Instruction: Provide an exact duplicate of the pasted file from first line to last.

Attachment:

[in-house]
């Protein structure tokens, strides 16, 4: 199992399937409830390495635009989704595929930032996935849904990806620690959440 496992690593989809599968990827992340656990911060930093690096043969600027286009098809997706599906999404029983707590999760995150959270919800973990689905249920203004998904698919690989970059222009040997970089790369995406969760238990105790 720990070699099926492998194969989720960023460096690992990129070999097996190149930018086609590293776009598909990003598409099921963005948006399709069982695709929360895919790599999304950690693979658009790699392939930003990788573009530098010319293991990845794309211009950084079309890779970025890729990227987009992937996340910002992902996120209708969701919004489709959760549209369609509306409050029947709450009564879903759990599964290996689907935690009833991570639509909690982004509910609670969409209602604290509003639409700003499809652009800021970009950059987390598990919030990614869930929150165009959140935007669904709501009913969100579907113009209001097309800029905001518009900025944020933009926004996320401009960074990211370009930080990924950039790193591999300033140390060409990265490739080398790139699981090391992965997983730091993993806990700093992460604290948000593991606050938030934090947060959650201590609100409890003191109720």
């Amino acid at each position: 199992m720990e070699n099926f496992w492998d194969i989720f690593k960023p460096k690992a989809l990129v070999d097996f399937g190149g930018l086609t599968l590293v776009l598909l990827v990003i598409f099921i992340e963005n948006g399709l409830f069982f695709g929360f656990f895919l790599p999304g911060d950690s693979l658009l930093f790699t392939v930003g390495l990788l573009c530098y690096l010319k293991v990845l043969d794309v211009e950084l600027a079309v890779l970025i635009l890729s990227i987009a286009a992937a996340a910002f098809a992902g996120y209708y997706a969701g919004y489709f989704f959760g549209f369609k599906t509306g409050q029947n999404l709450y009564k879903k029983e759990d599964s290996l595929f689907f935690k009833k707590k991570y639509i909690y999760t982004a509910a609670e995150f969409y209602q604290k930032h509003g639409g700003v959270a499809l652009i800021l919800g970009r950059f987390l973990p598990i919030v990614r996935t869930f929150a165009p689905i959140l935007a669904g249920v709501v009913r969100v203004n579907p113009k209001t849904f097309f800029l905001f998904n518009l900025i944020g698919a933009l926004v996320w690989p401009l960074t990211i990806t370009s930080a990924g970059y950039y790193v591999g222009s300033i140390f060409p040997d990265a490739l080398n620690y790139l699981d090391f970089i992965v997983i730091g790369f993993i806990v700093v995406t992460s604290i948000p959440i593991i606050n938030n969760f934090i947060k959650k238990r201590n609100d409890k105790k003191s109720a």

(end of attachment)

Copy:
[in-house]
């Protein structure tokens, strides 16, 4: 199992399937409830390495635009989704595929930032996935849904990806620690959440 496992690593989809599968990827992340656990911060930093690096043969600027286009098809997706599906999404029983707590999760995150959270919800973990689905249920203004998904698919690989970059222009040997970089790369995406969760238990105790 720990070699099926492998194969989720960023460096690992990129070999097996190149930018086609590293776009598909990003598409099921963005948006399709069982695709929360895919790599999304950690693979658009790699392939930003990788573009530098010319293991990845794309211009950084079309890779970025890729990227987009992937996340910002992902996120209708969701919004489709959760549209369609509306409050029947709450009564879903759990599964290996689907935690009833991570639509909690982004509910609670969409209602604290509003639409700003499809652009800021970009950059987390598990919030990614869930929150165009959140935007669904709501009913969100579907113009209001097309800029905001518009900025944020933009926004996320401009960074990211370009930080990924950039790193591999300033140390060409990265490739080398790139699981090391992965997983730091993993806990700093992460604290948000593991606050938030934090947060959650201590609100409890003191109720």
């Amino acid at each position: 199992m720990e070699n099926f496992w492998d194969i989720f690593k960023p460096k690992a989809l990129v070999d097996f399937g190149g930018l086609t599968l590293v776009l598909l990827v990003i598409f099921i992340e963005n948006g399709l409830f069982f695709g929360f656990f895919l790599p999304g911060d950690s693979l658009l930093f790699t392939v930003g390495l990788l573009c530098y690096l010319k293991v990845l043969d794309v211009e950084l600027a079309v890779l970025i635009l890729s990227i987009a286009a992937a996340a910002f098809a992902g996120y209708y997706a969701g919004y489709f989704f959760g549209f369609k599906t509306g409050q029947n999404l709450y009564k879903k029983e759990d599964s290996l595929f689907f935690k009833k707590k991570y639509i909690y999760t982004a509910a609670e995150f969409y209602q604290k930032h509003g639409g700003v959270a499809l652009i800021l919800g970009r950059f987390l973990p598990i919030v990614r996935t869930f929150a165009p689905i959140l935007a669904g249920v709501v009913r969100v203004n579907p113009k209001t849904f097309f800029l905001f998904n518009l900025i944020g698919a933009l926004v996320w690989p401009l960074t990211i990806t370009s930080a990924g970059y950039y790193v591999g222009s300033i140390f060409p040997d990265a490739l080398n620690y790139l699981d090391f970089i992965v997983i730091g790369f993993i806990v700093v995406t992460s604290i948000p959440i593991i606050n938030n969760f934090i947060k959650k238990r201590n609100d409890k105790k003191s109720a």